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Paper sector blighted by low demand

A lack of demand globally, principally because of low consumption of finished products and therefore weakened demand for packaging material, has been the main feature of the recovered paper market, according to BIR.

The international recycling organisation’s latest Mirror reports that ecomonic decline, high inflation rates and the war in Ukraine are all likely to have contributed to this reduced demand for finished products. Fortunately, it notes, freight rates to Asia have dropped significantly so the market, although weak, has retained some life. 

According to Francisco Donoso, president of BIR’s paper division, ‘Prices have been reduced during recent months despite weak supply and low stock levels in collectors’ and paper mills’ yards. In Europe, OCC and white grade prices have dropped around EUR 20 per tonne since May whereas the deinking grades have remained relatively stable, albeit at low levels.

‘In the USA, domestic OCC prices climbed slightly in some regions at the beginning of July, but all other grades continued to fall.’

Different in Asia

Donoso says the trend seems to be changing currently in Asia with hikes of up to US$ 15 per tonne in India and of US$ 5-10 in other countries. ‘The reason for this could be low production levels during recent months and weak local collection volumes while paper mills were trying to reduce stock levels in a downward-trending market. Mills are now trying to replenish their stocks amid a low collection scenario, and so prices are moving slowly upwards.’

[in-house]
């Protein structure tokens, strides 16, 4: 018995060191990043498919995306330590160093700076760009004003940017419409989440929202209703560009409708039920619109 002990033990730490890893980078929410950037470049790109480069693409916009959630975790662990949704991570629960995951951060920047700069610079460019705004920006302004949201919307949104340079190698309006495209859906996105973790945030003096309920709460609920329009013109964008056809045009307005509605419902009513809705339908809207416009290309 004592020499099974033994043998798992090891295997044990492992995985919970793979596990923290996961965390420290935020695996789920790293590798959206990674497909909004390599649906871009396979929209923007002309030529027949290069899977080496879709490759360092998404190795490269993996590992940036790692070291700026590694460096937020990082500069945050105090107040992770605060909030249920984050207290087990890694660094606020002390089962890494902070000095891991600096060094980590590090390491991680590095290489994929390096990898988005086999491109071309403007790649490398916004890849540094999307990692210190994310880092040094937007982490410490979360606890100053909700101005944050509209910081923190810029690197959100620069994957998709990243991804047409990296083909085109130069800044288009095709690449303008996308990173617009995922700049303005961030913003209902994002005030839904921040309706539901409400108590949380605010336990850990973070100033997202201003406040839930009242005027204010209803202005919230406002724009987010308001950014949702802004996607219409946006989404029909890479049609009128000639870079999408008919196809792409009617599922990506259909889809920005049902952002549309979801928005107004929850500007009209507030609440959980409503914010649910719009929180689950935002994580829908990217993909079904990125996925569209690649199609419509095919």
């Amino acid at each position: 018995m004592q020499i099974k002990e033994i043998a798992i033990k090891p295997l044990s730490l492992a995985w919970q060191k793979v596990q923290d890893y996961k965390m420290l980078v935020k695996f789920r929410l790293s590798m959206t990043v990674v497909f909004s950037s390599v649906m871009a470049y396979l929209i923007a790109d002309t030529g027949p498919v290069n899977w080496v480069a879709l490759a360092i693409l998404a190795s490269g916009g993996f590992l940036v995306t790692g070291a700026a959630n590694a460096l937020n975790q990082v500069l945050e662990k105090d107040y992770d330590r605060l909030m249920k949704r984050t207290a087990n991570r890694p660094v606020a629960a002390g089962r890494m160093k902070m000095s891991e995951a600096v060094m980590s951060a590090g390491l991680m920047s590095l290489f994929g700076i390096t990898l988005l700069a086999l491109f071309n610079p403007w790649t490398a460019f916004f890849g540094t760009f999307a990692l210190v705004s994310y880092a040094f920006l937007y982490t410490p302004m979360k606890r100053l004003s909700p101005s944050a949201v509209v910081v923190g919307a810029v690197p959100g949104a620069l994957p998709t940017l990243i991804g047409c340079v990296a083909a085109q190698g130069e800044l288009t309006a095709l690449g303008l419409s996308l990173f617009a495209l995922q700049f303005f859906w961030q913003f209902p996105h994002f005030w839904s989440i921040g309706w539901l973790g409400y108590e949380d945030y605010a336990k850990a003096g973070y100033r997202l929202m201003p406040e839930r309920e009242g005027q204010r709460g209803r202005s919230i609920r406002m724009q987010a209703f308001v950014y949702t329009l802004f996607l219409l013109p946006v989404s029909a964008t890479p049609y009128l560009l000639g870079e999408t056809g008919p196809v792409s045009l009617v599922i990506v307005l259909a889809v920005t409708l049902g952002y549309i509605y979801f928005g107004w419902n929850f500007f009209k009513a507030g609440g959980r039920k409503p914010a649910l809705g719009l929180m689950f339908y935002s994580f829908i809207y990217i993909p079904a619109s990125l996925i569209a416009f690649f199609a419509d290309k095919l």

The Mirror notes that China has sought low volumes of recycled pulp from other Asian countries owing to lower demand globally for consumer goods and the consequent packaging. ‘Low demand for recycled pulp in China means the same for recovered paper in other Asian countries, as that recovered paper is often used to produce recycled pulp for China.’

Slow US generation

US representative Myles Cohen adds: ‘US recovered paper generation remains slow on virtually all markets across the country. Even though paper mill capacity utilisation is still a little sluggish, prices for recovered fibre are ticking up domestically.

‘Recovered paper sellers are having no problem getting orders from both domestic and export buyers; this is particularly true for the major bulk grades of OCC and mixed paper.’

Cohen suggests that the limited upward movement on price offers optimism for the future. ‘Maybe we can finally say that there is light at the end of the tunnel and that some good times lie ahead,’ he concludes. 

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